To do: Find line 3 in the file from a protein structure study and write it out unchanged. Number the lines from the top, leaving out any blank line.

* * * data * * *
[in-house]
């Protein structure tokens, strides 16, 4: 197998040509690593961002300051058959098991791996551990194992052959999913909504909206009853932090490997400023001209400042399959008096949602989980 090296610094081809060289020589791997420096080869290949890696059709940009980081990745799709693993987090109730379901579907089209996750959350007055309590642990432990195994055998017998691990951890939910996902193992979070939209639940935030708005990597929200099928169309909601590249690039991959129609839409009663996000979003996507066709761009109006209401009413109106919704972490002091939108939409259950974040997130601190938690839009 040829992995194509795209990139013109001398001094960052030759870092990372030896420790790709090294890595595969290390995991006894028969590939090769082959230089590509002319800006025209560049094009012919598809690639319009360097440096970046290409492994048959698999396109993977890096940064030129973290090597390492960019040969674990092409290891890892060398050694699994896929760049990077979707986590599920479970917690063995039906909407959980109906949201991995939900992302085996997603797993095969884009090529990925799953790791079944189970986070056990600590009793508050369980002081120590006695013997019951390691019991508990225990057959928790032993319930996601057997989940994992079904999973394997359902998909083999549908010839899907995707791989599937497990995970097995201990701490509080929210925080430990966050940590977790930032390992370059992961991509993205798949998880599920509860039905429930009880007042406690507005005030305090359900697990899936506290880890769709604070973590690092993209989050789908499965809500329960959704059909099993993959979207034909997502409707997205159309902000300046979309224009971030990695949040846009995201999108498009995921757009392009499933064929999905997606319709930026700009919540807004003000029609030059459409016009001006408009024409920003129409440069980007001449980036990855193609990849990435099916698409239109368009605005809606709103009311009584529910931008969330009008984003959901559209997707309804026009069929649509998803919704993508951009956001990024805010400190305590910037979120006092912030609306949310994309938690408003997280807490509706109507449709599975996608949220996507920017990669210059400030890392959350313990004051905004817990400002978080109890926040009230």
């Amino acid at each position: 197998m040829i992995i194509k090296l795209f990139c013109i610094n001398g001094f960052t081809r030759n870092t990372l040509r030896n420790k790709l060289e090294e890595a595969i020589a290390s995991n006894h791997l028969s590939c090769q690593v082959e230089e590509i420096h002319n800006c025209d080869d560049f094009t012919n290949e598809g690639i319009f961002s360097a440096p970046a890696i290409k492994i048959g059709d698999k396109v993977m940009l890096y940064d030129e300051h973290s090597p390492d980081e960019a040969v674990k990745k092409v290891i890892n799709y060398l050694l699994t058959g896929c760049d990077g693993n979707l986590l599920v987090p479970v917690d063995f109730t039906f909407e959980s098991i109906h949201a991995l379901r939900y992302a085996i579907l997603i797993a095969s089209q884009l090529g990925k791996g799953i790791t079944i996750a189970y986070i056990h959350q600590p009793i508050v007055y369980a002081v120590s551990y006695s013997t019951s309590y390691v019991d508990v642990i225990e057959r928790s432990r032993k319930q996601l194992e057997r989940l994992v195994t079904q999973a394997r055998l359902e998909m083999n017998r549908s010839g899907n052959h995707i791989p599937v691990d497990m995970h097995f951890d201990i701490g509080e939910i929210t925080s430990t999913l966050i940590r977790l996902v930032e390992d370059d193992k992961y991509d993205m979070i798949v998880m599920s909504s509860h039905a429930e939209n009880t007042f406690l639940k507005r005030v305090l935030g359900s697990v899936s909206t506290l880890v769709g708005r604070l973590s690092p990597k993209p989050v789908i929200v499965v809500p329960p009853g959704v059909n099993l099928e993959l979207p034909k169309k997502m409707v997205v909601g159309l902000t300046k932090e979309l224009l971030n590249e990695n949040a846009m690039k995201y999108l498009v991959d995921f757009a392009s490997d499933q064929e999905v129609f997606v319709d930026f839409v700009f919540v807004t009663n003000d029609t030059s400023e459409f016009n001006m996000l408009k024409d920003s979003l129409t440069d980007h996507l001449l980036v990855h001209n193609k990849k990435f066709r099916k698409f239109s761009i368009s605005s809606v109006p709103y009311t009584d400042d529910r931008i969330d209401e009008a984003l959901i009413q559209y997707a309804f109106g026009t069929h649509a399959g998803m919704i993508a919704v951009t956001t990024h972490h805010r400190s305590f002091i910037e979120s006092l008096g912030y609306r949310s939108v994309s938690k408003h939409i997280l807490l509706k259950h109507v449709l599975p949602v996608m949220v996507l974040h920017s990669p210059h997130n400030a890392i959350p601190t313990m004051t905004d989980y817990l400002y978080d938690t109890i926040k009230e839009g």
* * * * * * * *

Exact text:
């Amino acid at each position: 197998m040829i992995i194509k090296l795209f990139c013109i610094n001398g001094f960052t081809r030759n870092t990372l040509r030896n420790k790709l060289e090294e890595a595969i020589a290390s995991n006894h791997l028969s590939c090769q690593v082959e230089e590509i420096h002319n800006c025209d080869d560049f094009t012919n290949e598809g690639i319009f961002s360097a440096p970046a890696i290409k492994i048959g059709d698999k396109v993977m940009l890096y940064d030129e300051h973290s090597p390492d980081e960019a040969v674990k990745k092409v290891i890892n799709y060398l050694l699994t058959g896929c760049d990077g693993n979707l986590l599920v987090p479970v917690d063995f109730t039906f909407e959980s098991i109906h949201a991995l379901r939900y992302a085996i579907l997603i797993a095969s089209q884009l090529g990925k791996g799953i790791t079944i996750a189970y986070i056990h959350q600590p009793i508050v007055y369980a002081v120590s551990y006695s013997t019951s309590y390691v019991d508990v642990i225990e057959r928790s432990r032993k319930q996601l194992e057997r989940l994992v195994t079904q999973a394997r055998l359902e998909m083999n017998r549908s010839g899907n052959h995707i791989p599937v691990d497990m995970h097995f951890d201990i701490g509080e939910i929210t925080s430990t999913l966050i940590r977790l996902v930032e390992d370059d193992k992961y991509d993205m979070i798949v998880m599920s909504s509860h039905a429930e939209n009880t007042f406690l639940k507005r005030v305090l935030g359900s697990v899936s909206t506290l880890v769709g708005r604070l973590s690092p990597k993209p989050v789908i929200v499965v809500p329960p009853g959704v059909n099993l099928e993959l979207p034909k169309k997502m409707v997205v909601g159309l902000t300046k932090e979309l224009l971030n590249e990695n949040a846009m690039k995201y999108l498009v991959d995921f757009a392009s490997d499933q064929e999905v129609f997606v319709d930026f839409v700009f919540v807004t009663n003000d029609t030059s400023e459409f016009n001006m996000l408009k024409d920003s979003l129409t440069d980007h996507l001449l980036v990855h001209n193609k990849k990435f066709r099916k698409f239109s761009i368009s605005s809606v109006p709103y009311t009584d400042d529910r931008i969330d209401e009008a984003l959901i009413q559209y997707a309804f109106g026009t069929h649509a399959g998803m919704i993508a919704v951009t956001t990024h972490h805010r400190s305590f002091i910037e979120s006092l008096g912030y609306r949310s939108v994309s938690k408003h939409i997280l807490l509706k259950h109507v449709l599975p949602v996608m949220v996507l974040h920017s990669p210059h997130n400030a890392i959350p601190t313990m004051t905004d989980y817990l400002y978080d938690t109890i926040k009230e839009g």